By Mark Gallaway in The Conversation.
It has happened to most of us: walking home late at night under clear skies you catch a glimpse of something bright moving, often from the corner of your eye. You turn to see what it is but it’s gone without a trace. And chances are you will have seen a meteor ending its multi-billion year journey in a burst of light 100km up.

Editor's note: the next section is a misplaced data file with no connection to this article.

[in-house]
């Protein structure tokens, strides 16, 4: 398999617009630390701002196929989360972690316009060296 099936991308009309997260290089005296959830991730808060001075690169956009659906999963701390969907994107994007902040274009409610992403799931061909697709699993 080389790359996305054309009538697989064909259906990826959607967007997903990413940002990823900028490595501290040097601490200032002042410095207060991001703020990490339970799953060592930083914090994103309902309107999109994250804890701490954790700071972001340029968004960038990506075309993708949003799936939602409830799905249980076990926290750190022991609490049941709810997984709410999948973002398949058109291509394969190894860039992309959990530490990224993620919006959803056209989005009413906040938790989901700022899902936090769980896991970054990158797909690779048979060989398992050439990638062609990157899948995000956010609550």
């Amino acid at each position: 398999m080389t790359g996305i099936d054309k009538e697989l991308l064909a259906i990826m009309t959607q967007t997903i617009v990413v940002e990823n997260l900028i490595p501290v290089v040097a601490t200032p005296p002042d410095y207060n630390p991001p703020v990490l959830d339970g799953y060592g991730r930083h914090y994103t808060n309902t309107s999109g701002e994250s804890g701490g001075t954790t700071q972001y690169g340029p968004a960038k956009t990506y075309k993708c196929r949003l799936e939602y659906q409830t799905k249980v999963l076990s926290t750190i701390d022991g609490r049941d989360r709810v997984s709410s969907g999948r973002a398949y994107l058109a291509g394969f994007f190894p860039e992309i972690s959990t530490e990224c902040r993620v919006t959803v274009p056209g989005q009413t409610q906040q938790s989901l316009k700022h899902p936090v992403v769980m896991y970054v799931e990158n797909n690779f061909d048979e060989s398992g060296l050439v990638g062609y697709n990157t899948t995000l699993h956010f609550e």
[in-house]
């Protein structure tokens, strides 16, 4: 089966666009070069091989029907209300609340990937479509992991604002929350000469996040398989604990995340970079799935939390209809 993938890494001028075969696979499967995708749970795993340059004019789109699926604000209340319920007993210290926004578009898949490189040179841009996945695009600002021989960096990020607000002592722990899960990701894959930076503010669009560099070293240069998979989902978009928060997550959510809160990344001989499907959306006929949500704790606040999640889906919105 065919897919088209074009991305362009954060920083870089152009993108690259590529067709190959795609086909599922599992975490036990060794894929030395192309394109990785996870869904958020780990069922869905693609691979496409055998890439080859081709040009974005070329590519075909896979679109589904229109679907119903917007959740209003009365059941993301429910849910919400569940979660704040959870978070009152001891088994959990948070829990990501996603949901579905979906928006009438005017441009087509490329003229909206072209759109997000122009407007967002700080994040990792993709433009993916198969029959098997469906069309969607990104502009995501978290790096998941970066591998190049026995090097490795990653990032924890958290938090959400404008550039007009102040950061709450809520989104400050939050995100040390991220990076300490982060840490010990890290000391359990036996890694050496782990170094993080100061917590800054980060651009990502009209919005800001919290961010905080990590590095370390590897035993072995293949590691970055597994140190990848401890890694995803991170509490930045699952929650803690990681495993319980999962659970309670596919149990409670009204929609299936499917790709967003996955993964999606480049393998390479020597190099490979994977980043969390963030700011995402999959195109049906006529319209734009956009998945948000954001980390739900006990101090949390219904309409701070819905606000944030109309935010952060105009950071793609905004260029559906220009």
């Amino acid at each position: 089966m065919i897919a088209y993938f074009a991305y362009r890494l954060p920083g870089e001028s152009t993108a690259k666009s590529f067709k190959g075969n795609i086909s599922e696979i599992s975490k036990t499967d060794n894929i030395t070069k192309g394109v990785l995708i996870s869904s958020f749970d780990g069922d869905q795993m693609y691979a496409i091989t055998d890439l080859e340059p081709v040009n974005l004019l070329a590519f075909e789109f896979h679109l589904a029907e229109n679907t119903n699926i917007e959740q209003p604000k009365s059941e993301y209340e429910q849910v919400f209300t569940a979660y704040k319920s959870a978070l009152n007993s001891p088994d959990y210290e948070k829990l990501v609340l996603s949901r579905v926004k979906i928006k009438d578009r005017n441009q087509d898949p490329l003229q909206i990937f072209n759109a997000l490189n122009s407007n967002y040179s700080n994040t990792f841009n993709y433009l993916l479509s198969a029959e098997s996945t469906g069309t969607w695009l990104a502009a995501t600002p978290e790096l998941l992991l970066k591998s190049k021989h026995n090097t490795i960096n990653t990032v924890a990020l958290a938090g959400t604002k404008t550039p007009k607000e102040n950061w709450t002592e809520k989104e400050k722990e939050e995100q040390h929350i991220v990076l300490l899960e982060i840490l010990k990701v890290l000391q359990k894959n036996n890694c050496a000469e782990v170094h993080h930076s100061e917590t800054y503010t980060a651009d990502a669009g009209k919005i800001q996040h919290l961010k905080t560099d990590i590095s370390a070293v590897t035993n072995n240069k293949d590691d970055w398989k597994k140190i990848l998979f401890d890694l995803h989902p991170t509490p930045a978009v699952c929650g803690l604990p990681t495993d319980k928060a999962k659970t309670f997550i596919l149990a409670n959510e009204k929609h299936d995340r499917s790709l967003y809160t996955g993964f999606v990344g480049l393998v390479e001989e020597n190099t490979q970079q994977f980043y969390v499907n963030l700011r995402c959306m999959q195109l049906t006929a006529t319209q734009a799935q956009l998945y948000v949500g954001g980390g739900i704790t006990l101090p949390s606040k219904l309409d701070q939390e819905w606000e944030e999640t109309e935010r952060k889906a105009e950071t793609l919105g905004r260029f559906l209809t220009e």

We can see meteors in the night sky all year round, but at certain times of the year we get spectacular shows. Most meteors start their lives trapped in icy comets. Comets are the gritter lorries of the Solar System. When they come close to the sun at about the orbit of Mars, the sunlight begins to melt the comet. As it melts, it frees trapped bits of grit, which follow the comet around the sun in a lazy ellipse until the Earth passes through the trail left by the comet and these little 0.1 mm pieces of grit become – for a brief few seconds – a fiery meteor. It is these trails that form the bursts of meteoric activity known as showers that last a few days as the Earth moves through the celestial gritter lorry’s path.
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